If at first you don’t succeed . . .

I can see my piano in the other room. My metronome, my light, my music, everything I need to practice. What am I waiting for?

Like most adult piano students, I took lessons as a kid. But it was tough and I quit. I’ve always regretted that decision, especially when I hear Beethoven’s Sonata Pathétique, Vivaldi’s Winter, or Schumann’s Of Foreign Lands and People. And then there’s Chopin. (If I stick with piano, I’m at least 10 years from playing anything by Chopin.) This music inspires me to put in the time for a weekly 45-minute lesson and 30 minutes of practice each day.

My progress has been sluggish.  After three years, I can play simple arrangements of classic pieces, such as Fur Elise and New World Symphony I’m not where I want to be, leaving me to wonder if my reach has exceeded my grasp.

Perfectionist that I am, I don’t like not being good at something. It’s a daily struggle to keep playing when I make mistake after mistake after mistake. Sometimes I learn songs the wrong way and then I have to start over. Then there are the songs that I simply cannot play no matter how much I practice.

Compound this perfectionism with my stubbornness and you begin to see my dilemma. I am no quitter and can be tenacious to a fault. Do I keep playing even though I may never be any good? Should I just give up and enjoy listening to music instead of playing it. I’m stuck between a hard place and a hard place. . . not wanting to be bad at something and refusing to quit.

That’s why I’m sitting here writing this and not practicing. Now I know what you’re thinking. Maybe if I practiced more I would be better. Maybe if I had bigger hands or was more coordinated. Maybe if I had never quit as a kid. While these assertions may certainly be true, “maybe” isn’t getting me in front of the piano.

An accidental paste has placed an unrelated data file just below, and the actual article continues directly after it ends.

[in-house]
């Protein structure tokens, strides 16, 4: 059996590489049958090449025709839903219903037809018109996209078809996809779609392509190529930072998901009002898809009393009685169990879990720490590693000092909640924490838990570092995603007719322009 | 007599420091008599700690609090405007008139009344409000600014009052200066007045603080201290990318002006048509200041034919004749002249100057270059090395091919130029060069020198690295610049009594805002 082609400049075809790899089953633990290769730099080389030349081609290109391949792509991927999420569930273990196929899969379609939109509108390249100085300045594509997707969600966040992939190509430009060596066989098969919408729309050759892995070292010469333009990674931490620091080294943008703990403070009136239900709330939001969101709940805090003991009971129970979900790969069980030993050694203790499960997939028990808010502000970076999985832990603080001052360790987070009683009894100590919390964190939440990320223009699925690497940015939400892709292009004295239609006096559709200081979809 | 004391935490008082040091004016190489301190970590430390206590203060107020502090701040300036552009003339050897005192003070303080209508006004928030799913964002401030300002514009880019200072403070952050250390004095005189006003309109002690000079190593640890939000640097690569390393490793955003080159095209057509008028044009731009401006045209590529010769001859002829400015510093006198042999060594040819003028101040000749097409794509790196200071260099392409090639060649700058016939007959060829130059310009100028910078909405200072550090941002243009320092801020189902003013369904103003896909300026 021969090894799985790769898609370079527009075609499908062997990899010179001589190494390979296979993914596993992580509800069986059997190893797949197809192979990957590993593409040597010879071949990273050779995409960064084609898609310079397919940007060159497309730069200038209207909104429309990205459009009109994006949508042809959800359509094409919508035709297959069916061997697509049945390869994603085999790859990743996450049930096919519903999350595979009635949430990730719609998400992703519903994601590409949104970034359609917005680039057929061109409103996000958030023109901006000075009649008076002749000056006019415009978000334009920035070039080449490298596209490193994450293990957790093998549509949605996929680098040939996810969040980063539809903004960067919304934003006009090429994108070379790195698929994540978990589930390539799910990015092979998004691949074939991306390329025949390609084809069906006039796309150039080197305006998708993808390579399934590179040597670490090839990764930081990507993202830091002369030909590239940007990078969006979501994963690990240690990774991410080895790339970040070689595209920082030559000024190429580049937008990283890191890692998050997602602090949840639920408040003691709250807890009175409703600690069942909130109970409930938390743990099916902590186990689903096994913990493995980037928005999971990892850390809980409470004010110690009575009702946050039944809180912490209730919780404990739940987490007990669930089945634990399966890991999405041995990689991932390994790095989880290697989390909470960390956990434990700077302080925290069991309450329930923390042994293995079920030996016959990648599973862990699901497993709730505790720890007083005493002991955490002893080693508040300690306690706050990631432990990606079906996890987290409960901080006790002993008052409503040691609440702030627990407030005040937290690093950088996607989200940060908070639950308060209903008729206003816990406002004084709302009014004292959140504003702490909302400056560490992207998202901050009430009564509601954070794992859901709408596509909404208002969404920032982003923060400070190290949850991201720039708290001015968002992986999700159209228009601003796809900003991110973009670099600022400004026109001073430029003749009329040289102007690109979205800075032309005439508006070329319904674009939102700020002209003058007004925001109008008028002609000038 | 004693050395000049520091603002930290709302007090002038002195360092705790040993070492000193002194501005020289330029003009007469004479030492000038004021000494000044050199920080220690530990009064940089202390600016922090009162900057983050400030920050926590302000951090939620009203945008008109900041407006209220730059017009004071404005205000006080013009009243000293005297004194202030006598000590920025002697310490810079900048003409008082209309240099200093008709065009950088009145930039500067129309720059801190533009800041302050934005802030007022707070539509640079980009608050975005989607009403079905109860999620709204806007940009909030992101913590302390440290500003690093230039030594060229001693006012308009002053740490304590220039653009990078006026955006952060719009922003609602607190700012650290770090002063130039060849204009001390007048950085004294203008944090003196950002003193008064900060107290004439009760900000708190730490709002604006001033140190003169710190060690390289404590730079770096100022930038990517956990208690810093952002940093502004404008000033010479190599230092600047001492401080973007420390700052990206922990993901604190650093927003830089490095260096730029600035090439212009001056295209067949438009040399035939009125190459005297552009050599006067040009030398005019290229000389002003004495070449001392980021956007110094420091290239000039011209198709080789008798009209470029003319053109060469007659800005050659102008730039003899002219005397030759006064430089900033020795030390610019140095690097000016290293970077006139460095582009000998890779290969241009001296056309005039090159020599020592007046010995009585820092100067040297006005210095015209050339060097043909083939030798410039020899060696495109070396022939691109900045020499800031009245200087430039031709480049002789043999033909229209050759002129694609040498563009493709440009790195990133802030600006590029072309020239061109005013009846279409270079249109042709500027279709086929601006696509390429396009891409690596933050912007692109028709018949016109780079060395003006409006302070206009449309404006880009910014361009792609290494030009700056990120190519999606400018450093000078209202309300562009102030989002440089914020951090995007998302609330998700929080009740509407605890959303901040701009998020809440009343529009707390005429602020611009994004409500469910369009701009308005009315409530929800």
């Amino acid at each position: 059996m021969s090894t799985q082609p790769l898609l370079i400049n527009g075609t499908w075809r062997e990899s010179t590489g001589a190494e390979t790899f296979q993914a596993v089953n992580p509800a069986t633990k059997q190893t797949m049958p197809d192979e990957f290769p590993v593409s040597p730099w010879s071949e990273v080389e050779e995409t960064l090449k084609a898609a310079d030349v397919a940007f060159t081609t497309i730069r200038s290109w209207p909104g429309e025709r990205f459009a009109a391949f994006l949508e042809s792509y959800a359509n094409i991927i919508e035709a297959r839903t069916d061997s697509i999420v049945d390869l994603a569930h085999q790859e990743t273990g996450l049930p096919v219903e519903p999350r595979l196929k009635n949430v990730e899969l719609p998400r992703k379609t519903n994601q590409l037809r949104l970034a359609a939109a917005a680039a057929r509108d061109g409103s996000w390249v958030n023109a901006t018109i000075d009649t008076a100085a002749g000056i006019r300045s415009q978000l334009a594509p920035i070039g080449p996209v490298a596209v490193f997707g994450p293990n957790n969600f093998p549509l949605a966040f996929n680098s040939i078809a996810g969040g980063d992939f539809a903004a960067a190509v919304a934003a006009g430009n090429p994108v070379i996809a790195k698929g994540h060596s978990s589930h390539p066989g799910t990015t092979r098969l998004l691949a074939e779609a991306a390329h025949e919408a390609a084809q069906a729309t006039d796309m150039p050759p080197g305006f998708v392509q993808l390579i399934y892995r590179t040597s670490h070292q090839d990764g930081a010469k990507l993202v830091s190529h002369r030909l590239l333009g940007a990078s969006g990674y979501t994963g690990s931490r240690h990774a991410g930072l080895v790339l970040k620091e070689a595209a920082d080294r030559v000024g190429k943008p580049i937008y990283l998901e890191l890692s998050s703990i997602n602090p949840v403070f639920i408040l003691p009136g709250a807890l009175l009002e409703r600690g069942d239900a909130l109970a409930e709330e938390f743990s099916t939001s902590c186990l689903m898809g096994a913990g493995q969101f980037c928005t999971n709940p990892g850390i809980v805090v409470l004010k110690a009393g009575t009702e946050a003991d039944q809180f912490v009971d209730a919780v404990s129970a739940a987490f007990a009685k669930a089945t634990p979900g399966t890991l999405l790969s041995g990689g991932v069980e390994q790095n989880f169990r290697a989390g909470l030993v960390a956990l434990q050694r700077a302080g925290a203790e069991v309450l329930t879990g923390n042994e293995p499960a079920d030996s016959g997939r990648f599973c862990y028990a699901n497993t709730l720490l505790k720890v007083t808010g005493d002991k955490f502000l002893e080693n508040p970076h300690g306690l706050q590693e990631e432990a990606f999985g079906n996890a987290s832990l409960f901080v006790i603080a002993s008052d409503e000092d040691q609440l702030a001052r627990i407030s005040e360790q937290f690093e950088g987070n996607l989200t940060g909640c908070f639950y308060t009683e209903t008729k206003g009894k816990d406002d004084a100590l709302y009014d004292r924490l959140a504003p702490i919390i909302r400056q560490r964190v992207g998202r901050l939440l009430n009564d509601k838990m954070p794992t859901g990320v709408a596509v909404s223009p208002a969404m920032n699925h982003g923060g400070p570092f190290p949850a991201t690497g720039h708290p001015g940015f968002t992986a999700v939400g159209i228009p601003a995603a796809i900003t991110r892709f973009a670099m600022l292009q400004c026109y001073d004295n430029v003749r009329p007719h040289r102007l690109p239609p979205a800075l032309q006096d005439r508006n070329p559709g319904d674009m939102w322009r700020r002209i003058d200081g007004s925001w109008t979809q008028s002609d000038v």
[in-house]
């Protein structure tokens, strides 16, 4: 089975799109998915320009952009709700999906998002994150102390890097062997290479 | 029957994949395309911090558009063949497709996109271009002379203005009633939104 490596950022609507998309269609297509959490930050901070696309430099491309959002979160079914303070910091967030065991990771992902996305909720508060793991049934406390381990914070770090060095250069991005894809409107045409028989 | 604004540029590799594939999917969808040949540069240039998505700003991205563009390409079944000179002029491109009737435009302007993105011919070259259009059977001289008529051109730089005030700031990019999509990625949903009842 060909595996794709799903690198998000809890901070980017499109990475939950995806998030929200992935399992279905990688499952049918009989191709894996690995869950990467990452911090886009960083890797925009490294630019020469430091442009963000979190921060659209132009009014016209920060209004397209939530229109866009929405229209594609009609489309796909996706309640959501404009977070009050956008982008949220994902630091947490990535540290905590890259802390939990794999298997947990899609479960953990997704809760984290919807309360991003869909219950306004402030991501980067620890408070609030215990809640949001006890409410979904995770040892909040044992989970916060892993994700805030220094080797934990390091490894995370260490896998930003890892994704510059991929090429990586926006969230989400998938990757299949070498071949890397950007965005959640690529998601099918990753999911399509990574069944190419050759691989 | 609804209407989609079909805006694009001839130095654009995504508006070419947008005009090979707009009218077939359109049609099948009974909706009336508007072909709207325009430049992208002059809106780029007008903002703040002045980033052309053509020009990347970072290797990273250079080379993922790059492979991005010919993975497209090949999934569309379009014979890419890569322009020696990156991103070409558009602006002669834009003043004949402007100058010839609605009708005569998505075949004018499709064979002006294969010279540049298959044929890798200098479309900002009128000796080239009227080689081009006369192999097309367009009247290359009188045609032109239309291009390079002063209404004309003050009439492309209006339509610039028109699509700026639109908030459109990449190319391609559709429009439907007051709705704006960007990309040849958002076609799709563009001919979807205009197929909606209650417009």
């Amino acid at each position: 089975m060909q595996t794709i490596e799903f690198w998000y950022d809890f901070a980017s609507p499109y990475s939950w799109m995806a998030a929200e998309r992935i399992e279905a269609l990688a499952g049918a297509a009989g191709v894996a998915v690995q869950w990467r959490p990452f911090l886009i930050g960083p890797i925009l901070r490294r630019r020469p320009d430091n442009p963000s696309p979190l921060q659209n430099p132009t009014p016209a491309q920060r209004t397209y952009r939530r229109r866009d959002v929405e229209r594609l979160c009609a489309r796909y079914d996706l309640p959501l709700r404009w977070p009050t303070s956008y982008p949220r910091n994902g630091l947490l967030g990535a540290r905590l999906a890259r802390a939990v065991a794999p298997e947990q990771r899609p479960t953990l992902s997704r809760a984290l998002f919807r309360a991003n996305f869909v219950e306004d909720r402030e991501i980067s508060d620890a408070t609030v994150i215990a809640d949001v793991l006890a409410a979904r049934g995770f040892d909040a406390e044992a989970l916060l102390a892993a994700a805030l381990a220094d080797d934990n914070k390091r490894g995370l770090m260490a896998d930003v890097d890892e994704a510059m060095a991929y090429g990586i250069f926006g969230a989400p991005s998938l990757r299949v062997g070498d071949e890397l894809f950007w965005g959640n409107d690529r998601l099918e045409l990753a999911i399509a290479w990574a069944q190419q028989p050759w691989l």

Over the years, many adult students have come and gone through my teacher’s studio. I’ve stuck it out the longest and I am currently her only adult student. Once I asked her to grade me on my progress. (Please, please, tell me that I’m an “A” student in piano.) She refused to grade me and told me to stop worrying about playing perfectly and have fun. Be expressive.  I was reminded of the line from Immortal Beloved: “A mistake is nothing. But the fact that you thump out the notes without the least sensitivity to their meaning is unforgivable.”

After three years and countless hours practicing, quitting would be unforgivable. It would mean that I was bad at something and a quitter. And I certainly can’t have that.

4 Responses to “If at first you don’t succeed . . .”

  1. SanD says:

    Dear LJ,
    It is inspirational to see one go back in life and pick-up where you left something unfinished. Many of us do it through our children. So, please do continue to inspire. If anything, the music you hear sounds sweeter, I’m sure.

  2. A reader says:

    Oh, this one is hard…your efforts and tenacity are inspiring and I find myself wanting you to play more perfectly than you do!

    For you, stopping lessons means you’d be a ‘quitter’, so continuing lessons makes you ‘not that’.

    If continuing your piano lessons were defined as something other than solely mastering a musical arrangement to also include a personal assertion of the love of musical genius, then stopping your lessons would never change your passion.

    Your musical passion could be re-defined as a thirty minute daily committment to Vivaldi in your car or Chopin on the iPhone.

    Maybe you won’t be ready for the MidWest Piano Tour & Rodeo no matter how long you practice.

    But the practicing alone of your passion makes you an A+ student. There is nothing that is not A+ about an adult that practices every day with lessons every week for three years.

    *If* you decide to ‘quit’ the lessons, try to re-define what it means to be a ‘quitter’.

    Maybe you could be someone who having now finished a footrace in a lifetime marathon of music and melody decides to take on the next race of flute lessons, polka lessons or a Beethoven blog.

    • laurajane says:

      Wow. I never even considered these options. I was just looking at it as black and white . . . quit or not.